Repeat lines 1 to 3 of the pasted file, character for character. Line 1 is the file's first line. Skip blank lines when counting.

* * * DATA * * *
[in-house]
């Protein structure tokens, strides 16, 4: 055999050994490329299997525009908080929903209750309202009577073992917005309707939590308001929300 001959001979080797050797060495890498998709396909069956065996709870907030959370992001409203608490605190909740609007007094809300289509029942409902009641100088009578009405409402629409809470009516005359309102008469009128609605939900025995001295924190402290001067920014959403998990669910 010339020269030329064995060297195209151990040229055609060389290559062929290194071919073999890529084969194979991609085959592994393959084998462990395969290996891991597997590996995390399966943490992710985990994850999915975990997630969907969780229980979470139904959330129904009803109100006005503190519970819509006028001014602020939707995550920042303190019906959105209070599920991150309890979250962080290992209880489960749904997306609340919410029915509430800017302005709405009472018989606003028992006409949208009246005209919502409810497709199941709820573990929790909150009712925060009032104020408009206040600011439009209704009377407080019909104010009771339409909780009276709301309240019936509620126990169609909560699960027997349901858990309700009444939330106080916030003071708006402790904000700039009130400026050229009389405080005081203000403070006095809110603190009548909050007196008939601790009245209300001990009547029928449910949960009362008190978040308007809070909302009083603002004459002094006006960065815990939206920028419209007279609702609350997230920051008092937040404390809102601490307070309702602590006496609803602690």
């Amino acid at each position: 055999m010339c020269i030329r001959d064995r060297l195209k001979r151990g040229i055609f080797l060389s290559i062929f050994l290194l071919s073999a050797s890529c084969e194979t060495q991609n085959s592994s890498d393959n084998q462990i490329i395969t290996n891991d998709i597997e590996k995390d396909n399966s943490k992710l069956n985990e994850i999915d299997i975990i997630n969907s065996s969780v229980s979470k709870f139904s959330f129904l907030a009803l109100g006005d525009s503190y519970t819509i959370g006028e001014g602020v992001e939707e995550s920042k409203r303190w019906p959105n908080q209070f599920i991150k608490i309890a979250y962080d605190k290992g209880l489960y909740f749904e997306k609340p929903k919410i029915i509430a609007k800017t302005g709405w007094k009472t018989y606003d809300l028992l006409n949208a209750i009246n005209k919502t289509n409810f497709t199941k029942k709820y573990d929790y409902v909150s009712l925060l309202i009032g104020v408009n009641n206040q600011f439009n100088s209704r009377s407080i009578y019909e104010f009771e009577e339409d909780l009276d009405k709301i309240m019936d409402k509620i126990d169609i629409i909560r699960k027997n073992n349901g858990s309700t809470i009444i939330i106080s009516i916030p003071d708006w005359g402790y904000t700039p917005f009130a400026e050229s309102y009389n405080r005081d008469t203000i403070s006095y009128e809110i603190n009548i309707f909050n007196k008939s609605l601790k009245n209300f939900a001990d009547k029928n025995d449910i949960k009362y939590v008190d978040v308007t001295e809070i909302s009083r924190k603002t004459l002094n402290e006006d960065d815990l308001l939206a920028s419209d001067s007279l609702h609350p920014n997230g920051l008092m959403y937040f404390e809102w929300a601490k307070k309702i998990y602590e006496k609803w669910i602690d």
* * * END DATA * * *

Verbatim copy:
[in-house]
């Protein structure tokens, strides 16, 4: 055999050994490329299997525009908080929903209750309202009577073992917005309707939590308001929300 001959001979080797050797060495890498998709396909069956065996709870907030959370992001409203608490605190909740609007007094809300289509029942409902009641100088009578009405409402629409809470009516005359309102008469009128609605939900025995001295924190402290001067920014959403998990669910 010339020269030329064995060297195209151990040229055609060389290559062929290194071919073999890529084969194979991609085959592994393959084998462990395969290996891991597997590996995390399966943490992710985990994850999915975990997630969907969780229980979470139904959330129904009803109100006005503190519970819509006028001014602020939707995550920042303190019906959105209070599920991150309890979250962080290992209880489960749904997306609340919410029915509430800017302005709405009472018989606003028992006409949208009246005209919502409810497709199941709820573990929790909150009712925060009032104020408009206040600011439009209704009377407080019909104010009771339409909780009276709301309240019936509620126990169609909560699960027997349901858990309700009444939330106080916030003071708006402790904000700039009130400026050229009389405080005081203000403070006095809110603190009548909050007196008939601790009245209300001990009547029928449910949960009362008190978040308007809070909302009083603002004459002094006006960065815990939206920028419209007279609702609350997230920051008092937040404390809102601490307070309702602590006496609803602690």
């Amino acid at each position: 055999m010339c020269i030329r001959d064995r060297l195209k001979r151990g040229i055609f080797l060389s290559i062929f050994l290194l071919s073999a050797s890529c084969e194979t060495q991609n085959s592994s890498d393959n084998q462990i490329i395969t290996n891991d998709i597997e590996k995390d396909n399966s943490k992710l069956n985990e994850i999915d299997i975990i997630n969907s065996s969780v229980s979470k709870f139904s959330f129904l907030a009803l109100g006005d525009s503190y519970t819509i959370g006028e001014g602020v992001e939707e995550s920042k409203r303190w019906p959105n908080q209070f599920i991150k608490i309890a979250y962080d605190k290992g209880l489960y909740f749904e997306k609340p929903k919410i029915i509430a609007k800017t302005g709405w007094k009472t018989y606003d809300l028992l006409n949208a209750i009246n005209k919502t289509n409810f497709t199941k029942k709820y573990d929790y409902v909150s009712l925060l309202i009032g104020v408009n009641n206040q600011f439009n100088s209704r009377s407080i009578y019909e104010f009771e009577e339409d909780l009276d009405k709301i309240m019936d409402k509620i126990d169609i629409i909560r699960k027997n073992n349901g858990s309700t809470i009444i939330i106080s009516i916030p003071d708006w005359g402790y904000t700039p917005f009130a400026e050229s309102y009389n405080r005081d008469t203000i403070s006095y009128e809110i603190n009548i309707f909050n007196k008939s609605l601790k009245n209300f939900a001990d009547k029928n025995d449910i949960k009362y939590v008190d978040v308007t001295e809070i909302s009083r924190k603002t004459l002094n402290e006006d960065d815990l308001l939206a920028s419209d001067s007279l609702h609350p920014n997230g920051l008092m959403y937040f404390e809102w929300a601490k307070k309702i998990y602590e006496k609803w669910i602690d």